Dr. Tze-Fan Chao and Dr. Kang-Ling Wang contributed equally to this study.
Atrium electromechanical interval in left ventricular diastolic dysfunction
Article first published online: 12 JUL 2011
© 2011 The Authors. European Journal of Clinical Investigation © 2011 Stichting European Society for Clinical Investigation Journal Foundation
European Journal of Clinical Investigation
Volume 42, Issue 2, pages 117–122, February 2012
How to Cite
Chao, T.-F., Wang, K.-L., Chuang, C.-F., Chen, S.-A. and Yu, W.-C. (2012), Atrium electromechanical interval in left ventricular diastolic dysfunction. European Journal of Clinical Investigation, 42: 117–122. doi: 10.1111/j.1365-2362.2011.02564.x
- Issue published online: 6 JAN 2012
- Article first published online: 12 JUL 2011
- Accepted manuscript online: 2 JUN 2011 11:10AM EST
- Received 2 March 2011; accepted 31 May 2011
- Diastolic function;
- electromechanical interval;
- tissue Doppler echocardiography
Eur J Clin Invest 2011
Background Left ventricular (LV) diastolic dysfunction has great effects on the left atrium (LA). A recently developed electromechanical interval (PA-TDI), which was determined as the time interval from the initiation of P wave deflection to the peak of local lateral LA tissue Doppler imaging signal, was reported to be associated with LA electrophysiological properties. The goal of our study was to evaluate the association between the PA-TDI interval and LV diastolic function.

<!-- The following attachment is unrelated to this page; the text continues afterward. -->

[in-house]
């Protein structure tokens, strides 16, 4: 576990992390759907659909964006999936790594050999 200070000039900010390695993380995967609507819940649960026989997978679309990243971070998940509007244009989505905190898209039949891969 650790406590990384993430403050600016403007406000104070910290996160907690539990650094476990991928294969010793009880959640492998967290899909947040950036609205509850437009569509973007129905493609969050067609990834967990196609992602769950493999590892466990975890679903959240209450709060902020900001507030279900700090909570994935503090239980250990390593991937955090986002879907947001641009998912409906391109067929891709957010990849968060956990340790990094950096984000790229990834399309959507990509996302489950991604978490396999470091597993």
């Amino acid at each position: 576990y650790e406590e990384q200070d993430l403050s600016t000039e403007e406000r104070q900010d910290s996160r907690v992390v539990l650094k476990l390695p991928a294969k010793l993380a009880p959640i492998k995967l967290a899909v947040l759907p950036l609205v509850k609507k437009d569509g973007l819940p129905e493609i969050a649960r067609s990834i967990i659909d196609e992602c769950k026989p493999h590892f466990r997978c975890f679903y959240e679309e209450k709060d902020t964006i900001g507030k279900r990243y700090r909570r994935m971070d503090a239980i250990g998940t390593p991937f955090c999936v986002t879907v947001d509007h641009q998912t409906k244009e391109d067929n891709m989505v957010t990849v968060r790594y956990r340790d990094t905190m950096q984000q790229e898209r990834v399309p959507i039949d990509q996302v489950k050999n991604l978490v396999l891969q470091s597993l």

Materials and methods A total of 224 consecutive patients were enrolled. LV diastolic dysfunction was defined as either (i) impaired relaxation: E/A ratio < 0·75 and E/E′ ratio < 10, (ii) pseudonormal pattern: 0·75 ≤ E/A ratio < 1·5 and E/E′ ratio > 10 or (iii) restrictive pattern: E/A ratio ≥ 1·5 and E/E′ ratio > 10. The PA-TDI intervals were measured and compared between patients with and without diastolic dysfunction.
Results Fifty-six per cent of the study population had abnormal diastolic function. The PA-TDI interval was significantly longer in the diastolic dysfunction group than that in the normal group (147·8 ± 18·2 vs. 130·4 ± 17·0 ms, P < 0·01). In patients with diastolic dysfunction, the PA-TDI intervals became progressively longer as the diastolic dysfunction progressed from impaired relaxation (141·2 ± 11·4 ms), pseudonormal pattern (147·6 ± 18·0 ms) to restrictive pattern (164·1 ± 20·9 ms).
Conclusions The PA-TDI interval was significantly longer in patients with LV diastolic dysfunction than those without it. Its prolongation may reflect the severity of atrial remodelling because of the abnormal diastolic function of LV.